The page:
History was not made to be forgotten- Remembering the Holocaust 2015.

To forget a Holocaust is to kill twice- Elie Weisel (Nobel Laureate)

Today (27th January) marks the International Holocaust Remembrance Day in which we all remember the horrible atrocities and the mass genocide that took place between 1940 and 1945.

It is a dark and horrific part of the history of the human race.

We hear that we should never forget where we came from, and we should never forget what humans have done in the past. It reminds us that we do not live in a peaceful world.

However, there are many genocides committed in our history, and we cannot forget many of them, in particular the Holocaust.

Only 70 years ago today did this systematic killing end, with the liberation of the camp, and the world realised what was happening.

Survivors of the Auschwitz returned, today, for a memorial gathering to mark the 70th anniversary of the liberation of the camp. Roman Kent, born in 1929 told the crowd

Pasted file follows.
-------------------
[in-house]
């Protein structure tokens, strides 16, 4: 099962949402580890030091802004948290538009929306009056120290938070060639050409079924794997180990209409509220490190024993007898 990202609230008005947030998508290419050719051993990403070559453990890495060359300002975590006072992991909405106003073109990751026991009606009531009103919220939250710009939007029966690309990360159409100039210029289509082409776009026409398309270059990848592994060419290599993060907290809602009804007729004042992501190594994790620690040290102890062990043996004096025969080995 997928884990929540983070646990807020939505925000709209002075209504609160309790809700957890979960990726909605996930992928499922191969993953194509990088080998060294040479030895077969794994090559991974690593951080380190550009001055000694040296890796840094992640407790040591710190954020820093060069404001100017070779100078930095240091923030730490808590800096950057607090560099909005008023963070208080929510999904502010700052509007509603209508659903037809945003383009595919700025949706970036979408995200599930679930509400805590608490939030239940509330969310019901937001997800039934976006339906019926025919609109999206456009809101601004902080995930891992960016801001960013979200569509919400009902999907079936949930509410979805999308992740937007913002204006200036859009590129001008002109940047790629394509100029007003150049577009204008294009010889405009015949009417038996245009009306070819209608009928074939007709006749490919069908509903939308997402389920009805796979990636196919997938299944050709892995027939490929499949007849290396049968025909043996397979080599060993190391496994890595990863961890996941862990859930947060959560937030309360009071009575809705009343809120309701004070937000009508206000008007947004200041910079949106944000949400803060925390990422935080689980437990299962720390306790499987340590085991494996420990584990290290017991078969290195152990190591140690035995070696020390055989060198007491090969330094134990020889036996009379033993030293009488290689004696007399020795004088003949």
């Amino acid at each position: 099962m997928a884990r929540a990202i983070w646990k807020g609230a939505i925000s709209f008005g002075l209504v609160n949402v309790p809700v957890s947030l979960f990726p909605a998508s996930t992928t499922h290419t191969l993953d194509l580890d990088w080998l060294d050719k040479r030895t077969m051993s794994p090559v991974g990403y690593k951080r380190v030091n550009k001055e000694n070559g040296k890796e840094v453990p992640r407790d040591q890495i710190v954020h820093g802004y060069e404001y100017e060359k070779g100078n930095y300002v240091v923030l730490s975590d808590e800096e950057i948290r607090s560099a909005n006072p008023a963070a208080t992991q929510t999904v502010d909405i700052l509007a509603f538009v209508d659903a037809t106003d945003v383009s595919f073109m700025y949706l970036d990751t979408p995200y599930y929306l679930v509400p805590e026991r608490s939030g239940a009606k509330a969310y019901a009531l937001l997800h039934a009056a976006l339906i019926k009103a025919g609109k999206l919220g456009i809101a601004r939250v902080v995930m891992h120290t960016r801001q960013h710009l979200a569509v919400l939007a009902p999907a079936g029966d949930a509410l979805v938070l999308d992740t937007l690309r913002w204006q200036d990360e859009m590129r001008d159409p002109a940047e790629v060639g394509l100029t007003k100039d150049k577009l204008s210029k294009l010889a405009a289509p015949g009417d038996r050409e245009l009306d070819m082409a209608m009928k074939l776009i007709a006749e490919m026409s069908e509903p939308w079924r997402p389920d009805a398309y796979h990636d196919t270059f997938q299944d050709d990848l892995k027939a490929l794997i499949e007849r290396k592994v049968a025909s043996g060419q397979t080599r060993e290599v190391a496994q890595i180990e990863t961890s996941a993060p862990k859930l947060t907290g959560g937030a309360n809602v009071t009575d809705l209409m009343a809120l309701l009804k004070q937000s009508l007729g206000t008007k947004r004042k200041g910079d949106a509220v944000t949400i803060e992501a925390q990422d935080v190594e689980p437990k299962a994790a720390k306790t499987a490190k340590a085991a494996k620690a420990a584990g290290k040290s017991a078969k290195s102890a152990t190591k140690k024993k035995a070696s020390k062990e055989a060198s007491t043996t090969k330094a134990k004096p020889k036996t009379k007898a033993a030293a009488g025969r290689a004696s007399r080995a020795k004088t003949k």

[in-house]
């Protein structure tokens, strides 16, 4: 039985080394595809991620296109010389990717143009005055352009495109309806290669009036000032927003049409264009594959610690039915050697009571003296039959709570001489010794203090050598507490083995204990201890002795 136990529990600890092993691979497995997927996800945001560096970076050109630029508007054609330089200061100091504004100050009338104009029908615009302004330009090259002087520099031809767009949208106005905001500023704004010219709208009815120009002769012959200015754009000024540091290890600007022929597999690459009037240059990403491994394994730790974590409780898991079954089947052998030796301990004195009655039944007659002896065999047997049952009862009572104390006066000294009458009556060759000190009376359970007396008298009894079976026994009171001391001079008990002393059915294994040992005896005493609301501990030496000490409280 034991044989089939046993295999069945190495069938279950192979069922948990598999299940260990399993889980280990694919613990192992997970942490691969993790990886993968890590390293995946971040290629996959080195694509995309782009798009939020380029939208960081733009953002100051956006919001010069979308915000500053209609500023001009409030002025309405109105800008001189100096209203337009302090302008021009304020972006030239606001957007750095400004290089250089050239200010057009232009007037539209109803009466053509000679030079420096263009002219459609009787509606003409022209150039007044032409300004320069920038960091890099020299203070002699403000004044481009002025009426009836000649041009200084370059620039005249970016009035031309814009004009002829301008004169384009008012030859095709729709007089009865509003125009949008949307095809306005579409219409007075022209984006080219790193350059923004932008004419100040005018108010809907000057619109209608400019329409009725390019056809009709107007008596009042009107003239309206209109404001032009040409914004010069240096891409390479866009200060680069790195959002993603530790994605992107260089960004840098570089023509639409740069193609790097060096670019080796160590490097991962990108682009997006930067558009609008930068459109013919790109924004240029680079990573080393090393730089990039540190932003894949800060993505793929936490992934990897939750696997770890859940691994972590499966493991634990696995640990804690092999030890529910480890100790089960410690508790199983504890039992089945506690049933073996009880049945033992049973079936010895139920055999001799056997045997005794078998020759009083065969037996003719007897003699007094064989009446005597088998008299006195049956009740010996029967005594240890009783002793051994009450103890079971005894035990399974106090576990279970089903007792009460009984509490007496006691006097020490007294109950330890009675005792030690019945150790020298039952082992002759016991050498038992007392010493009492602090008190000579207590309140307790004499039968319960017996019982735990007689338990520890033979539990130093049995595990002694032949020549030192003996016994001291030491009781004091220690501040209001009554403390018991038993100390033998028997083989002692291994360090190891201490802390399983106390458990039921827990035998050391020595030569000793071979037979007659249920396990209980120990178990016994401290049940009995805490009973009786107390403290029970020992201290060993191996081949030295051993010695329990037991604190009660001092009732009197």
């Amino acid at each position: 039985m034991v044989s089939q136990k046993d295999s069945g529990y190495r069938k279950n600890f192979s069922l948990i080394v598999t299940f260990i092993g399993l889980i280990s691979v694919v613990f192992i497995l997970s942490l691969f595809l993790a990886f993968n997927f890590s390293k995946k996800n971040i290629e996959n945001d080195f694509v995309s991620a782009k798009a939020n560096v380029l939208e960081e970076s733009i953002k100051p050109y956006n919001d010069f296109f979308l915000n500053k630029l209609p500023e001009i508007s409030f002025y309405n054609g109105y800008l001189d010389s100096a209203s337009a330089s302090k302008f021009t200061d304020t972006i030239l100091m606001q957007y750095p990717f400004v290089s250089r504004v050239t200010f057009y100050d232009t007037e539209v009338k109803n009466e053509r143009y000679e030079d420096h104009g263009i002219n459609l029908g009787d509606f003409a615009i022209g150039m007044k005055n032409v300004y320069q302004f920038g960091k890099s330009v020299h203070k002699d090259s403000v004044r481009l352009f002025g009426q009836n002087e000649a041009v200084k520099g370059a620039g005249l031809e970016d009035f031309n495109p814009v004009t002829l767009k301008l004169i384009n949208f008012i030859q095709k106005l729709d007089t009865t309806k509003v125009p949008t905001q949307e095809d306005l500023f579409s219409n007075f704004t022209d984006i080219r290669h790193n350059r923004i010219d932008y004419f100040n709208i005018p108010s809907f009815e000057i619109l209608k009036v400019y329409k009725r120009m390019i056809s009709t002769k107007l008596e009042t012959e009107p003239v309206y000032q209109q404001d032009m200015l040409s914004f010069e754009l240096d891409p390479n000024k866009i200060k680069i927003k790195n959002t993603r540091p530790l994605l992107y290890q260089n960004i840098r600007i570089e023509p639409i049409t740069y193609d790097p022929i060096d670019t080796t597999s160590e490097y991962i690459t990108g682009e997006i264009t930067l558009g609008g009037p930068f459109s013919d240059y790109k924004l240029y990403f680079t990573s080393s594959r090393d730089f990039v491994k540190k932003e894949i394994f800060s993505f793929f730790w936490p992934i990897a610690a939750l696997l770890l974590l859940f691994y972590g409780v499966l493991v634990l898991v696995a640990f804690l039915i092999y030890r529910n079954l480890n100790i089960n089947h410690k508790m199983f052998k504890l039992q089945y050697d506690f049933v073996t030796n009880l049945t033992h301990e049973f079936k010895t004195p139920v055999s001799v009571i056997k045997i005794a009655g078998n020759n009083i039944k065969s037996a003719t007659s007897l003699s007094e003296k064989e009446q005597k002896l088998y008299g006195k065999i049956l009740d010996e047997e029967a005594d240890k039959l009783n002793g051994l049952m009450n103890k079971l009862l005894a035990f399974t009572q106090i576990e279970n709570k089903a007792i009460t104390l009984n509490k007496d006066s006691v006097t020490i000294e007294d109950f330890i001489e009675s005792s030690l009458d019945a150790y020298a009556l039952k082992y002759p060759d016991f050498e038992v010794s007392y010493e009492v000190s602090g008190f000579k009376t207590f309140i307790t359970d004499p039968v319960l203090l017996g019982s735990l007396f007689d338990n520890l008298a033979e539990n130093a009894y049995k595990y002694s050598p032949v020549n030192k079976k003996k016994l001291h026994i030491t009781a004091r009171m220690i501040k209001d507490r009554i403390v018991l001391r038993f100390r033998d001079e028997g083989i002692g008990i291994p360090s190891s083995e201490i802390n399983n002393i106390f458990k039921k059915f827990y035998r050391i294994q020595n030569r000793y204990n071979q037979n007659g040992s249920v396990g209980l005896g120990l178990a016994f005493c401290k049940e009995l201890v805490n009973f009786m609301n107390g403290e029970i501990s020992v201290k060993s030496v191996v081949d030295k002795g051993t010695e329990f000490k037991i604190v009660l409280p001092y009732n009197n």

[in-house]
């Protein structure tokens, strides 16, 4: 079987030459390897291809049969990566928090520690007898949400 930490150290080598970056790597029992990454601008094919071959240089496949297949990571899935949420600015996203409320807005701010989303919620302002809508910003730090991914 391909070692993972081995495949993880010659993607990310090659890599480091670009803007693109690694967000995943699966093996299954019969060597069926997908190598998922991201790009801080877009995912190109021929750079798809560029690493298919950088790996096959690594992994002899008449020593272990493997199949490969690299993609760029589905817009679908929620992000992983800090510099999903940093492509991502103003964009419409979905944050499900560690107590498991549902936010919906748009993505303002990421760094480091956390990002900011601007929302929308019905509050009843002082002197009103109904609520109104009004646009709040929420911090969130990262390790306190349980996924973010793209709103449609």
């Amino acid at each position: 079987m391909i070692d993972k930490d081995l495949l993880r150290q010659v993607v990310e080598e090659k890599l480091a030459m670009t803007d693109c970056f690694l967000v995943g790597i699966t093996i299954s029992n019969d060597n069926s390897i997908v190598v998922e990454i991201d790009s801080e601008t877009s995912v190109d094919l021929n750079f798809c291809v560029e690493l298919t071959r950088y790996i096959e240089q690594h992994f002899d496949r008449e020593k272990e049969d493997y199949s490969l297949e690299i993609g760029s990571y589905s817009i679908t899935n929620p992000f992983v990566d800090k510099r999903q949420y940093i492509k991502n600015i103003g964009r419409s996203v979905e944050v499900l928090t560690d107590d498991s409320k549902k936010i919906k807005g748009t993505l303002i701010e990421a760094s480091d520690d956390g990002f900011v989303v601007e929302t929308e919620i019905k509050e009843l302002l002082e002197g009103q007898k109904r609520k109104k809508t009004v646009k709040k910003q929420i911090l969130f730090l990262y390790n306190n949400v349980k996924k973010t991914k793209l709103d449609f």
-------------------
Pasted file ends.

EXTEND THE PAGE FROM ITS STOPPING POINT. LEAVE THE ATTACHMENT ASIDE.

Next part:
“We survivors do not want our past to be our children’s future”

They then walked to lay candles at the Death Wall where many were executed. As the BBC comments

‘small points of light in this wintry landscape of snow and ice, where Europe is remembering a time of darkness’

The Holocaust will forever be embedded in my mind. Having been to a concentration camp I have felt the despair at humanity and the guilt that humans did this to others because of who they were. That this slaughter is a darkness that leans over our history.

I will never forget the Holocaust. And many of the survivors plead that we do not forget it, they do not want this to occur again.

At the top of the article is the photograph of the memorial in Auschwitz, which provides feelings one cannot even put into words.

In the words of many, never again will this happen and we shall never forget.

Channel 4 aired a documentary never seen on Saturday the 24th of January. It is ‘the extraordinary story of the Allied forces who filmed the terrible scenes in the Nazi concentration camps, and Sidney Bernstein’s attempt to produce a landmark documentary record of what they found’


In the famous words of George Santayana

‘Those who cannot remember the past are condemned to repeat it’



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